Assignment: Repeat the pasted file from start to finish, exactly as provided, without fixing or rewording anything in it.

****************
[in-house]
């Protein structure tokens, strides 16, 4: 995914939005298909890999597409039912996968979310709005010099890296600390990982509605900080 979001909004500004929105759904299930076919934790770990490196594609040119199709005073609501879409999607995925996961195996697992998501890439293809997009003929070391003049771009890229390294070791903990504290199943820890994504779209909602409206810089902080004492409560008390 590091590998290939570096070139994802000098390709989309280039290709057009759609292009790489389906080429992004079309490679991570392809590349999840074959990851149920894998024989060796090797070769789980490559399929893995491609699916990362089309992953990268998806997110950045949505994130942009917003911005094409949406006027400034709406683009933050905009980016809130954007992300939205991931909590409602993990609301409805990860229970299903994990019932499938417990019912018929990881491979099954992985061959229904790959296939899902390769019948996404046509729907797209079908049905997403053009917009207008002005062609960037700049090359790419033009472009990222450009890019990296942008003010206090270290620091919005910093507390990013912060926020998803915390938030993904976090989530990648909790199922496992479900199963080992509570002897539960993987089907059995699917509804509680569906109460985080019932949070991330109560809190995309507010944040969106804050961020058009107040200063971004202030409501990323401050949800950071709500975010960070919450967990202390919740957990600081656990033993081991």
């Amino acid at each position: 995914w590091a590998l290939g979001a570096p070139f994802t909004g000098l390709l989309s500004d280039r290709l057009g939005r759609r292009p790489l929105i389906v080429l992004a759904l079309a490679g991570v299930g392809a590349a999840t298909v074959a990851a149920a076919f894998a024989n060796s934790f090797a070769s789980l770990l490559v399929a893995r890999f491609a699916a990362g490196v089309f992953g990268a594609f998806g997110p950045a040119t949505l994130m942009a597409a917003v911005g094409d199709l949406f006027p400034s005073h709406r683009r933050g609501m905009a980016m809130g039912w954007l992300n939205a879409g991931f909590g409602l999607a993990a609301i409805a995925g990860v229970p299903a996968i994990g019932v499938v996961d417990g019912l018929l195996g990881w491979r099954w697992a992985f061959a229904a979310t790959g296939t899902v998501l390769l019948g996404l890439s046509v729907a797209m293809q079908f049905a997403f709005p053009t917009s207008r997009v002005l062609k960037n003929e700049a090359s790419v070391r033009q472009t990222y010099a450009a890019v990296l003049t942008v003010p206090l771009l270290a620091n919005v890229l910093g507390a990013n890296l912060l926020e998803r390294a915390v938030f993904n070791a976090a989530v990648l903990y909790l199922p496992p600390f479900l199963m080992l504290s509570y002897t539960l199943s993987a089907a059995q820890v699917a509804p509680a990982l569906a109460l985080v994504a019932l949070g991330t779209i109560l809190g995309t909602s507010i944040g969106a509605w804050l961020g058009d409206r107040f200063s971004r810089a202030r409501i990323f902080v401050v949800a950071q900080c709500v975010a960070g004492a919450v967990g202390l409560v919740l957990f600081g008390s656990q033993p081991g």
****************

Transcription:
[in-house]
């Protein structure tokens, strides 16, 4: 995914939005298909890999597409039912996968979310709005010099890296600390990982509605900080 979001909004500004929105759904299930076919934790770990490196594609040119199709005073609501879409999607995925996961195996697992998501890439293809997009003929070391003049771009890229390294070791903990504290199943820890994504779209909602409206810089902080004492409560008390 590091590998290939570096070139994802000098390709989309280039290709057009759609292009790489389906080429992004079309490679991570392809590349999840074959990851149920894998024989060796090797070769789980490559399929893995491609699916990362089309992953990268998806997110950045949505994130942009917003911005094409949406006027400034709406683009933050905009980016809130954007992300939205991931909590409602993990609301409805990860229970299903994990019932499938417990019912018929990881491979099954992985061959229904790959296939899902390769019948996404046509729907797209079908049905997403053009917009207008002005062609960037700049090359790419033009472009990222450009890019990296942008003010206090270290620091919005910093507390990013912060926020998803915390938030993904976090989530990648909790199922496992479900199963080992509570002897539960993987089907059995699917509804509680569906109460985080019932949070991330109560809190995309507010944040969106804050961020058009107040200063971004202030409501990323401050949800950071709500975010960070919450967990202390919740957990600081656990033993081991």
């Amino acid at each position: 995914w590091a590998l290939g979001a570096p070139f994802t909004g000098l390709l989309s500004d280039r290709l057009g939005r759609r292009p790489l929105i389906v080429l992004a759904l079309a490679g991570v299930g392809a590349a999840t298909v074959a990851a149920a076919f894998a024989n060796s934790f090797a070769s789980l770990l490559v399929a893995r890999f491609a699916a990362g490196v089309f992953g990268a594609f998806g997110p950045a040119t949505l994130m942009a597409a917003v911005g094409d199709l949406f006027p400034s005073h709406r683009r933050g609501m905009a980016m809130g039912w954007l992300n939205a879409g991931f909590g409602l999607a993990a609301i409805a995925g990860v229970p299903a996968i994990g019932v499938v996961d417990g019912l018929l195996g990881w491979r099954w697992a992985f061959a229904a979310t790959g296939t899902v998501l390769l019948g996404l890439s046509v729907a797209m293809q079908f049905a997403f709005p053009t917009s207008r997009v002005l062609k960037n003929e700049a090359s790419v070391r033009q472009t990222y010099a450009a890019v990296l003049t942008v003010p206090l771009l270290a620091n919005v890229l910093g507390a990013n890296l912060l926020e998803r390294a915390v938030f993904n070791a976090a989530v990648l903990y909790l199922p496992p600390f479900l199963m080992l504290s509570y002897t539960l199943s993987a089907a059995q820890v699917a509804p509680a990982l569906a109460l985080v994504a019932l949070g991330t779209i109560l809190g995309t909602s507010i944040g969106a509605w804050l961020g058009d409206r107040f200063s971004r810089a202030r409501i990323f902080v401050v949800a950071q900080c709500v975010a960070g004492a919450v967990g202390l409560v919740l957990f600081g008390s656990q033993p081991g």